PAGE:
#0325 – SQL Server – fn_trace_gettable – Get database name change history from default trace


A few weeks ago, I received a very interesting question from one of the readers. The question was:



“Given that no explicit auditing/logging exists on a particular database, can we get a history of all the various names that a database was assigned?”


This is a classic case where the answer is: “It depends!


NOTE: The explanation below requires an understanding of SQL Server’s default tracing mechanism.


Depending upon the needs of the business, it is quite possible that there exist multiple copies of the same database on the same or multiple servers (in a development or QA environment, for example). Hence, it may become very difficult to maintain the database name history within the database (because there would be many questions like – should the history be truncated upon restore; etc). Besides, the database name itself does not have any impact on the operation of the database then why should we maintain a history of the various names that the database has assumed over time?


Therefore, there is no durable log of the database rename activity stored in the database or any of the system databases.


By default, Microsoft SQL Server maintains a default profiler trace that can help administrators get a log of activity primarily related to the configuration options that happened within SQL Server. However, the default trace is limited to a set of files and when the SQL Server fills up all of these files, it rolls over and deletes the first of the files in the set to maintain the same number of trace files by continuing the trace in a new file.


Because a trace is constantly running against the server, the trace would have captured the renaming of the database. Hence, if we query the default trace file, we can get information about database renames, provided that the trace file has not yet been rolled over by SQL Server. Allow me to demonstrate with an example:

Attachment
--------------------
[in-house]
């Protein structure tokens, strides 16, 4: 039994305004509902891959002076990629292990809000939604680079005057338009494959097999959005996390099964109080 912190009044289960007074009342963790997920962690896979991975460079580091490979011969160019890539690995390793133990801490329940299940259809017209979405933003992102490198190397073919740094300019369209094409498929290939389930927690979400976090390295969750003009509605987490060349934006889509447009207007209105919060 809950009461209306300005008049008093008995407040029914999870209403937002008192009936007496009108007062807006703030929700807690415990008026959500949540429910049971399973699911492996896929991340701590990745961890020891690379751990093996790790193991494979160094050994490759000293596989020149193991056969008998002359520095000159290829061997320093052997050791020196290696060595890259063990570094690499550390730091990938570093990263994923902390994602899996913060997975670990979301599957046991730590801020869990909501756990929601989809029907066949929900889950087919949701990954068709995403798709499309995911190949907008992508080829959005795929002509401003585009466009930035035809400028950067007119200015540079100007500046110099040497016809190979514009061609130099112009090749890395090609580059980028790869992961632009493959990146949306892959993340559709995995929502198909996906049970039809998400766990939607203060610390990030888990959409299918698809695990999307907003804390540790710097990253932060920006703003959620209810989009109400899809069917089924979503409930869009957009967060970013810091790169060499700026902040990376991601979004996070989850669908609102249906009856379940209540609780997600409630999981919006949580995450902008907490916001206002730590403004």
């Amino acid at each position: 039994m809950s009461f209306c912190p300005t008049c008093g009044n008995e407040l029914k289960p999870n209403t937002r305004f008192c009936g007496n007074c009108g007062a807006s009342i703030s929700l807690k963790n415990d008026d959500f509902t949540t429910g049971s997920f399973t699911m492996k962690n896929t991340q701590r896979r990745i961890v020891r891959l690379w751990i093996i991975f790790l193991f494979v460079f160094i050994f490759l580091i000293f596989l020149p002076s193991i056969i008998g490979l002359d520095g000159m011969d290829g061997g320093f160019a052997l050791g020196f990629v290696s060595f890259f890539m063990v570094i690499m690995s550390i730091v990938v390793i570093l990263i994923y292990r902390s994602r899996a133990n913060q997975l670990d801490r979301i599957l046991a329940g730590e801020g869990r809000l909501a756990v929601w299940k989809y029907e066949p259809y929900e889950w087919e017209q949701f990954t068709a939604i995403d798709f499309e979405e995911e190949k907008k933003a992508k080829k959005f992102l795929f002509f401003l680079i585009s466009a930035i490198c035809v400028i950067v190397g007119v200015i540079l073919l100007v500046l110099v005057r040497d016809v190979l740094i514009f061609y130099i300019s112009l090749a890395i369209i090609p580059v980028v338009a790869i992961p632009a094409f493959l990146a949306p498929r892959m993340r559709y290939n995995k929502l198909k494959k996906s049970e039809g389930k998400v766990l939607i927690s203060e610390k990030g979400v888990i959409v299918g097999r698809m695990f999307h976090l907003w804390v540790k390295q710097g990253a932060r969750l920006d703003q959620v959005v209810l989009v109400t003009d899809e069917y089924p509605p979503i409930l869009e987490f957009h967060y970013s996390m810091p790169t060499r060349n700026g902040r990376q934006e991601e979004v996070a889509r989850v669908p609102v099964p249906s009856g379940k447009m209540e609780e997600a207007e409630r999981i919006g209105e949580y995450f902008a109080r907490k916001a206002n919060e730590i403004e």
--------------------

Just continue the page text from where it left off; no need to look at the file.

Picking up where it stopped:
The following query creates a database and renames it thrice. It then queries the default trace to get a log of all rename activity.

–Safety check
IF EXISTS(SELECT * FROM sys.databases AS sd WHERE sd.name = ‘BRNAV0325v3’)
DROP DATABASE BRNAV0325v3;
GO

–Now create the test database
CREATE DATABASE BRNAV0325;
GO

–Rename the database (1st time)
ALTER DATABASE BRNAV0325
MODIFY NAME=BRNAV0325v1;
GO

–Rename the database (2nd time)
ALTER DATABASE BRNAV0325v1
MODIFY NAME=BRNAV0325v2;
GO

–Rename the database (3rd time)
ALTER DATABASE BRNAV0325v2
MODIFY NAME=BRNAV0325v3;
GO

–If the default trace is enabled, get the path to the log file
–SELECT * from sys.traces where is_default = 1

–Query the default trace to get a record of database renames
SELECT ft.DatabaseID ,
ft.DatabaseName ,
MIN(ft.StartTime) AS ActivityDate ,
ft.LoginName,
DB_NAME(ft.DatabaseID) AS CurrentDatabaseName
FROM ::fn_trace_gettable( ‘C:Program FilesMicrosoft SQL ServerMSSQL11.SQL2012MSSQLLoglog.trc’ , DEFAULT) AS ft
WHERE ft.EventClass IN( 46 , –CREATE
47 , –DROP
164) –ALTER
AND ft.EventSubclass = 0 –We are not interested in granularity
AND ft.DatabaseID <> 2 –tempdb activity can be ignored
AND ft.IndexID IS NULL –We do not need any table/column activity
–(including statistics)
AND ft.DatabaseName LIKE ‘BRNAV0325%’
GROUP BY ft.DatabaseID,
ft.DatabaseName,
ft.LoginName;
GO

–Cleanup
IF EXISTS(SELECT * FROM sys.databases AS sd WHERE sd.name = ‘BRNAV0325v3’)
DROP DATABASE BRNAV0325v3;
GO


The output looks similar to the following:


image



As you can see, subject to the availability of the necessary data in the default trace, we can use the function – fn_trace_gettable() – to get a record of the database rename operations.


Further Reading



  • sys.fn_trace_gettable [Books On Line Link]
  • Default Trace Server configuration option [Books On Line Link]

Until we meet next time,


Be courteous. Drive responsibly.

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